What is argued before us is that the provisions of Section 297(2)(d)(i) are ultra vires, as being violative of the provisions of Article 14 of the Constitution. The matter came up before Banerjee, J. who was of the opinion that the application involves a substantial question of law as to the interpretation of the Constitution and should be heard by a larger Bench. He has, therefore, made a report under Chapter V, Rule 3 of the Original Side Rules of this Court, This is how the matter has come up before us for hearing. The way that Mr. Sen appearing on behalf of the petitioner before us has argued, is as follows; He argues that assessees who are liable to pay tax andwhose income has escaped assessment of tax for the period 1st April 1940 to 31st March 19(i) are being divided into two Groups namely-- (i) in respect of whom notices under Section 34 of the repealed Act have been issued before 1st April 1961 and (ii) those in respect of whom no such notice has been issued. It is argued that the provisions under Section 34 (l-A) of the Act of 1922 were more onerous than those contained in the relevant sections of the 1961 Act, and yet a distinction is made between the same class of assessees, namely those whose income had escaped assessment, and while those upon whom notice has been issued under Section 34 are to be governed by the old and more onerous provisions of law, others belonging to the same class and upon whom no such notice has been served, are to be governed by the less onerous provisions of the 1961 Act, and this is a clear discrimination, violative of the provisions of Article 14 of the Constitution. Before we proceed to examine this argument, we make it clear that Section 297 speaks about a number of circumstances e.g. where a return of income has been filed before the commencement of the Act etc. We are, however, concerned in this case with one circumstance only, namely where a notice under Section 34 of the 1922 Act had been served before 1st of April, 1962 when the 1961 Act came into operation. Our decision will be confined to this circumstance only. Mr. Gupta appearing on behalf of the respondent has argued that the provisions of Section 297(2)(d)(i) are valid because it is a well-known principle of legislation that when an old Act is repealed and a new Act is introduced in its place, 'pending proceedings' are exempted from the operation of the new Act, unless the provisions are made expressly retrospective in operation. In this particular case, 'pending proceedings' including proceeding for reassessment, where notices under Section 34 had been issued under the old Act, have been expressly excluded from the operation of the new Act. 1 shall now deal with the arguments advanced. In order to consider the points raised, two things will have to be decided. The first point to be decided is as to whether, issue of a notice under Section 34, (in the instant case--notice under Section 34 (1-A)) can be said to initiate a proceeding which could be said to be pending when the said Act came into operation. The second point that has to be considered is as to whether persons who are subject, to such pending proceedings, can be reasonably classified in a separate group for the purpose of legislation. The basic principle to be applied in such cases has been laid down in the Supreme Court decision of, Budhan Choudhry v. State of Bihar. : 1955CriLJ374 where it has been held that Article 14 forbids class legislation, but it does not forbid reasonable classification for the purposes of legislation. But such classification must be based on an intelligible differentia which distinguishes a class of persons from others and that differentia must have a relationship with the object sought to be achieved by the statute.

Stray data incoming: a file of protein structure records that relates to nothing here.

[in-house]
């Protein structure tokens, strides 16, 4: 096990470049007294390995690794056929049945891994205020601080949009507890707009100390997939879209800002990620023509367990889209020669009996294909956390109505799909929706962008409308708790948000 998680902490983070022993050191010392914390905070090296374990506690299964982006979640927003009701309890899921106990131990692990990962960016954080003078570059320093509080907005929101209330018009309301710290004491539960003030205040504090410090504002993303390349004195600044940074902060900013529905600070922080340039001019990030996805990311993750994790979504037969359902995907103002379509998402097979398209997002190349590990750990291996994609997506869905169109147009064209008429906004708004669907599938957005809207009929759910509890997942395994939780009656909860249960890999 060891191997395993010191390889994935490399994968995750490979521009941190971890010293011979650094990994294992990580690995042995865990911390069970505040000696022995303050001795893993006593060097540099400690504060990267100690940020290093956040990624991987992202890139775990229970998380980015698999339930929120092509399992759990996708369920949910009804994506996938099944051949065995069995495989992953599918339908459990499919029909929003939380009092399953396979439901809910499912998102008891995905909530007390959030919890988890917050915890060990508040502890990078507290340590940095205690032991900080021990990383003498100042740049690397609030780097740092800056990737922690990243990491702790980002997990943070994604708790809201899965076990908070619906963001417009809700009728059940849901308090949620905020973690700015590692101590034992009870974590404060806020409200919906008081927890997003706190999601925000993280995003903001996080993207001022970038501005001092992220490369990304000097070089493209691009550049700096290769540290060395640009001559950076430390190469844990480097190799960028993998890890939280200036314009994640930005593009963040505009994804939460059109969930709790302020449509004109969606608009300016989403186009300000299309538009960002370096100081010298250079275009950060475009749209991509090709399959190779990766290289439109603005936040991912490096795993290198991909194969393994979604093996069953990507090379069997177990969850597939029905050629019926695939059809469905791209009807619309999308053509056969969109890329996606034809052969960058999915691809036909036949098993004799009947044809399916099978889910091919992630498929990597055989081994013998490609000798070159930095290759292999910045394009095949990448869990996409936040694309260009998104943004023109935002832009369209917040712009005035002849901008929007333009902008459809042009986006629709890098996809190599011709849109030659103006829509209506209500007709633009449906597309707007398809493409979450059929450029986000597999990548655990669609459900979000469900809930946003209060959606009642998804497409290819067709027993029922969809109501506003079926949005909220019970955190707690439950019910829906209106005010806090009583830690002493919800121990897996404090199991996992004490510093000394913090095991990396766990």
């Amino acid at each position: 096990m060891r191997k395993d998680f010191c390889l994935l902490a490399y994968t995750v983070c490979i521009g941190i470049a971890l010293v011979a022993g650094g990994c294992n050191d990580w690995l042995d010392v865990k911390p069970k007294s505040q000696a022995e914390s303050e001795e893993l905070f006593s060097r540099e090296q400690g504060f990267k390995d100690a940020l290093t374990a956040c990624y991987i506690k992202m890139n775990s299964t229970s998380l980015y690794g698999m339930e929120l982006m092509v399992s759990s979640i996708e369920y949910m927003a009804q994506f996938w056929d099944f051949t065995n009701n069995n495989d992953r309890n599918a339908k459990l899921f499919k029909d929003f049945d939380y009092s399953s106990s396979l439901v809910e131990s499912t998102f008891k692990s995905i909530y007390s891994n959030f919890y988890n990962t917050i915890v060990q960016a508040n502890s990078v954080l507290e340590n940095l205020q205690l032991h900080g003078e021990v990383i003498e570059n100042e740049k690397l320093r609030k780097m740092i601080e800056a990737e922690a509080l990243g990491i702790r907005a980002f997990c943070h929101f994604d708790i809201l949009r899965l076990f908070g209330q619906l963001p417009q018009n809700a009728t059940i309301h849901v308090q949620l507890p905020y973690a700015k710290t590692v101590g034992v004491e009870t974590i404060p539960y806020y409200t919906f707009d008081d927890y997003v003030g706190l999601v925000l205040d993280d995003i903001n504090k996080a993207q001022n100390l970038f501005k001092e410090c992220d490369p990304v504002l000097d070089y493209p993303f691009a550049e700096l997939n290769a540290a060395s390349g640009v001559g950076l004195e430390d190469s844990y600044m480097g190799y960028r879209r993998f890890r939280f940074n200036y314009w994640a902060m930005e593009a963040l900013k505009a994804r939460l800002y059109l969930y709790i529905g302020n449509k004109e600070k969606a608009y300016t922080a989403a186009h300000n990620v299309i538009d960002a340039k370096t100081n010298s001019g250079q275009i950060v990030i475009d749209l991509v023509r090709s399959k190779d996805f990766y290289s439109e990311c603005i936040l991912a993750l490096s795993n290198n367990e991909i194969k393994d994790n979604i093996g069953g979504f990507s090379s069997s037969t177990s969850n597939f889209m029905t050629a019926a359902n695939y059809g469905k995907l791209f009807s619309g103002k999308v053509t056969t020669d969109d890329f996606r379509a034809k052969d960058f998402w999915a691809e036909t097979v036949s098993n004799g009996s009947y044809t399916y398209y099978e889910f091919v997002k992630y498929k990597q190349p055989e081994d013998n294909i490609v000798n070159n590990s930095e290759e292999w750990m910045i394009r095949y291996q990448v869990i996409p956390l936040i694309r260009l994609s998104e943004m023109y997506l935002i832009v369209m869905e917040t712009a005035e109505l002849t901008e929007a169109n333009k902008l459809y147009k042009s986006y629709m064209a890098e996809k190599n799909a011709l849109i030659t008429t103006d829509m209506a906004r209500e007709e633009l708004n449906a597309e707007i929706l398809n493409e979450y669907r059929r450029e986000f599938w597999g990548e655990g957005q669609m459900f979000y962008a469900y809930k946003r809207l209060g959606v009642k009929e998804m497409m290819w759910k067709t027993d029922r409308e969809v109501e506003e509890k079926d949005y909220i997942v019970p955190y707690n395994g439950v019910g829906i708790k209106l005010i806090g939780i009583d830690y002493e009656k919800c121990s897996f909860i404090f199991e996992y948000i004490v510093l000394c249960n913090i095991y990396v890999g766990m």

2. The 1961 Act is an Act to consolidate and amend the law relating to income-tax and super tax. It provides for levy of such taxes, and lays down the machinery for determination of such taxes and the collection thereof. When the Act of 1961 came into operation there must have been innumerable assessees against whom proceedings under Section 34 of the 1922 Act had been taken, but had not been completed. There must also have been assessees who were liable to be proceeded under Section 34, but against whom no proceedings had in fact been taken. The point is as to whether, the Act of 1961 which is a consolidating and amending Act, can take into account these two types of cases and provide for a method and machinery as to how they should be dealt with, after the coming into operation of the new Act.